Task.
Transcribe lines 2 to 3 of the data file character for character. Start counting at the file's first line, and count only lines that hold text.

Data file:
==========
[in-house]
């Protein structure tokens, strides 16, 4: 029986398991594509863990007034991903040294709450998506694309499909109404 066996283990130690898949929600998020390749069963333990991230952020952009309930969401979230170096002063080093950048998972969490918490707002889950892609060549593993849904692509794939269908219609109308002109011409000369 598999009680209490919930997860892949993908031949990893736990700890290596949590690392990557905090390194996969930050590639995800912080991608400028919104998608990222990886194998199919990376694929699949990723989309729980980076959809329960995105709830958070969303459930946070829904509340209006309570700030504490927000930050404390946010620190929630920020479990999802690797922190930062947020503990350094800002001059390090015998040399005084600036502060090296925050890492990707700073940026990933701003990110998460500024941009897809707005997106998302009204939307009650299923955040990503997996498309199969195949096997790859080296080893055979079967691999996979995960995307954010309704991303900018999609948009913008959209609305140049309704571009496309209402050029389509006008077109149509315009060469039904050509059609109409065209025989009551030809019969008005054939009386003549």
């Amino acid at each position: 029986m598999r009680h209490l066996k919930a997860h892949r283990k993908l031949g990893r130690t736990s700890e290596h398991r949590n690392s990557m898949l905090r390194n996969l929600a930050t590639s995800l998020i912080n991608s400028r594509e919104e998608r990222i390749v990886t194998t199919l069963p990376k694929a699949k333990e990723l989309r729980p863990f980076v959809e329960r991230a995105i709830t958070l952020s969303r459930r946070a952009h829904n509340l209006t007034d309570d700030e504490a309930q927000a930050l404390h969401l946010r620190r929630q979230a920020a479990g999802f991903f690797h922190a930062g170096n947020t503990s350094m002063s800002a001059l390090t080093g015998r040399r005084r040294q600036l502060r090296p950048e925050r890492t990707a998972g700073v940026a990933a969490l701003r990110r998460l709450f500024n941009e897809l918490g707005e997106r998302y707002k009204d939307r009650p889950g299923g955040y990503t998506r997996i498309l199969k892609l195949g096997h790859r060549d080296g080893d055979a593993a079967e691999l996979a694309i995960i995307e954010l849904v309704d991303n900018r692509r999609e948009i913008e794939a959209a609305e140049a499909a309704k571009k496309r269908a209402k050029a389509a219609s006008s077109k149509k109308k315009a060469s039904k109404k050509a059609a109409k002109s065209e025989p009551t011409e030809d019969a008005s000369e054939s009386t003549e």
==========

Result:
């Protein structure tokens, strides 16, 4: 029986398991594509863990007034991903040294709450998506694309499909109404 066996283990130690898949929600998020390749069963333990991230952020952009309930969401979230170096002063080093950048998972969490918490707002889950892609060549593993849904692509794939269908219609109308002109011409000369 598999009680209490919930997860892949993908031949990893736990700890290596949590690392990557905090390194996969930050590639995800912080991608400028919104998608990222990886194998199919990376694929699949990723989309729980980076959809329960995105709830958070969303459930946070829904509340209006309570700030504490927000930050404390946010620190929630920020479990999802690797922190930062947020503990350094800002001059390090015998040399005084600036502060090296925050890492990707700073940026990933701003990110998460500024941009897809707005997106998302009204939307009650299923955040990503997996498309199969195949096997790859080296080893055979079967691999996979995960995307954010309704991303900018999609948009913008959209609305140049309704571009496309209402050029389509006008077109149509315009060469039904050509059609109409065209025989009551030809019969008005054939009386003549």
């Amino acid at each position: 029986m598999r009680h209490l066996k919930a997860h892949r283990k993908l031949g990893r130690t736990s700890e290596h398991r949590n690392s990557m898949l905090r390194n996969l929600a930050t590639s995800l998020i912080n991608s400028r594509e919104e998608r990222i390749v990886t194998t199919l069963p990376k694929a699949k333990e990723l989309r729980p863990f980076v959809e329960r991230a995105i709830t958070l952020s969303r459930r946070a952009h829904n509340l209006t007034d309570d700030e504490a309930q927000a930050l404390h969401l946010r620190r929630q979230a920020a479990g999802f991903f690797h922190a930062g170096n947020t503990s350094m002063s800002a001059l390090t080093g015998r040399r005084r040294q600036l502060r090296p950048e925050r890492t990707a998972g700073v940026a990933a969490l701003r990110r998460l709450f500024n941009e897809l918490g707005e997106r998302y707002k009204d939307r009650p889950g299923g955040y990503t998506r997996i498309l199969k892609l195949g096997h790859r060549d080296g080893d055979a593993a079967e691999l996979a694309i995960i995307e954010l849904v309704d991303n900018r692509r999609e948009i913008e794939a959209a609305e140049a499909a309704k571009k496309r269908a209402k050029a389509a219609s006008s077109k149509k109308k315009a060469s039904k109404k050509a059609a109409k002109s065209e025989p009551t011409e030809d019969a008005s000369e054939s009386t003549e």